Tag Archives: linux devs

Valve actively seeking Linux devs

Oh happy day. As someone who resents leaving the safety of his Ubuntu desktop every time I want to play a game or do some benchmarking, today’s headline from Phoronix.com is frankly the news I’ve been waiting for for years.

Valve has been recruiting for at least one Linux specialist to help port Windows games with this job ad since January. But it looks like they’re getting very serious, and keen to push on with the project. Phoronix’ Michael Larabel has received an email from Gabe himself asking for help head hunting.

The email to Larabel, which has been confirmed as genuine, reads:

We are running into a bunch of performance issues in Linux drivers (e.g. 50 millisecond draw calls because thedriver is compiling a shader).

We’d like to hire someone to work on these performance issues. If you know of anyone we should be talking to, I’d appreciate getting connected with them.

Gabe Newell
Valve, Bellevue

This isn’t overly surprising, but it is reassuring. With the rapid rise of Android as a gaming platform, and recent changes to the Linux kernel which integrate Android code, there’s every reason for developers to start treating open source more seriously. The Humble Indie Bundle has proven that there’s a market for Linux gaming too, as grateful Tuxheads spending more than Mac users.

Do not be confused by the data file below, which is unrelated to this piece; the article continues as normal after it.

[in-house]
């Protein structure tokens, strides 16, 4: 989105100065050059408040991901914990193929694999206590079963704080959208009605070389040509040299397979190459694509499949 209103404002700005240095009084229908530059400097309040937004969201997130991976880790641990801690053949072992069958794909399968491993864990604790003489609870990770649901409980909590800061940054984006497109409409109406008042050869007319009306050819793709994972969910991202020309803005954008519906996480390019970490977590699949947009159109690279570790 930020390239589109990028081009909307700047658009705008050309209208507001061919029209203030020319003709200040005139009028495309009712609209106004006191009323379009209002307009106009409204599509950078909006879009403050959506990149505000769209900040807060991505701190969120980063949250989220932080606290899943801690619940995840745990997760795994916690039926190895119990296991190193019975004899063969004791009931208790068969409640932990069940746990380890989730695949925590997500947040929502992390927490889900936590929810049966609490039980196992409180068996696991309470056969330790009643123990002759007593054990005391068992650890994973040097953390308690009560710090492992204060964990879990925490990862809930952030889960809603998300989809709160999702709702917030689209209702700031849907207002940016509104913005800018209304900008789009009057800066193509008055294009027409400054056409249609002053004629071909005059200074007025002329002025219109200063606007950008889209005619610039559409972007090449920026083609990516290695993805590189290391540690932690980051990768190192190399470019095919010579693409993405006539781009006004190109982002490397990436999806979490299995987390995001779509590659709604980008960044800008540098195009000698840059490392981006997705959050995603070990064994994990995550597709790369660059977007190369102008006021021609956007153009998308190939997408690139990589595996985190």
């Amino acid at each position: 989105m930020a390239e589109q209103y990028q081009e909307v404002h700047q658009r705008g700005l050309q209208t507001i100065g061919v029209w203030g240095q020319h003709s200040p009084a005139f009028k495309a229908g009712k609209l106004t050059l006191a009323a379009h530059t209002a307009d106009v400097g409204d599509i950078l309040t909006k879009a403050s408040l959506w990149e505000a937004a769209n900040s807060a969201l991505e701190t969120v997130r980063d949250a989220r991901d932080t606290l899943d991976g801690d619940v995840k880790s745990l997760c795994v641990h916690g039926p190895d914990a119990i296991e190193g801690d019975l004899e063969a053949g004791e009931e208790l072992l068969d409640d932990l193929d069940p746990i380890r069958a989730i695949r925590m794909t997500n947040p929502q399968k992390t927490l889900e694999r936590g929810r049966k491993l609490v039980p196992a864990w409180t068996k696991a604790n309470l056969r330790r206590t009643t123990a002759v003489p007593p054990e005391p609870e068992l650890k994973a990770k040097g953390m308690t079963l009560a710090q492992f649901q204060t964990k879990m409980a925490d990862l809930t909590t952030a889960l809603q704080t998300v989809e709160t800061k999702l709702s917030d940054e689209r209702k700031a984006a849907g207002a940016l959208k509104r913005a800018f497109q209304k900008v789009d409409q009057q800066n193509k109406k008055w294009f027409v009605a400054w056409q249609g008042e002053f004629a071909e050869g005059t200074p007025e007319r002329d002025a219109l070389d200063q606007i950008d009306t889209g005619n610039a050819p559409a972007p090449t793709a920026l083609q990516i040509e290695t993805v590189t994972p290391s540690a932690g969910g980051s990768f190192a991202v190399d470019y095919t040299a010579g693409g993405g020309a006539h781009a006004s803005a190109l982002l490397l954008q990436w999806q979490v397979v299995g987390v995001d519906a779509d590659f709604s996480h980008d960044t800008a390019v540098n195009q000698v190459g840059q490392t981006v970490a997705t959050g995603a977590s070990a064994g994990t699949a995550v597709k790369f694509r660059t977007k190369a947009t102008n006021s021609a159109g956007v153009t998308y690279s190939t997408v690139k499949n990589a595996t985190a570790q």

It could well be that they’re looking for someone purely for internal testing and research with no firm plans to bring Steam or games to Linux yet. But neither the ad or the email seem particularly speculative.

I’d never be as foolish as to predict the rise of the Linux desktop, but the operating system is pervasive in other ways that might become a more common desktop alternative.

by Adam Oxford

Intel Linux Devs Begins Looking At 3D Monitors

Patches have begun to surface this week from an Intel developer that begin to work on 3D monitor support under Linux.

Kavuri Sateesh of Intel published the first of the Linux DRM patches concerning 3D support for HDMI monitors. Right now what the patch is doing is enabling support for reading the 3D capabilities of a connector monitor over HDMI, but Kavuri says similar functionality could be implemented for DisplayPort and the Embedded DisplayPort interfaces too.

From his mailing list message, “the idea is to read the 3D capabilities via EDID and provide this to a user space application that would want to switch the mode of the connected monitor to a specific 3D format. The implementation follows the HDMI 1.4a specification.”

Expect more work in this area soon.

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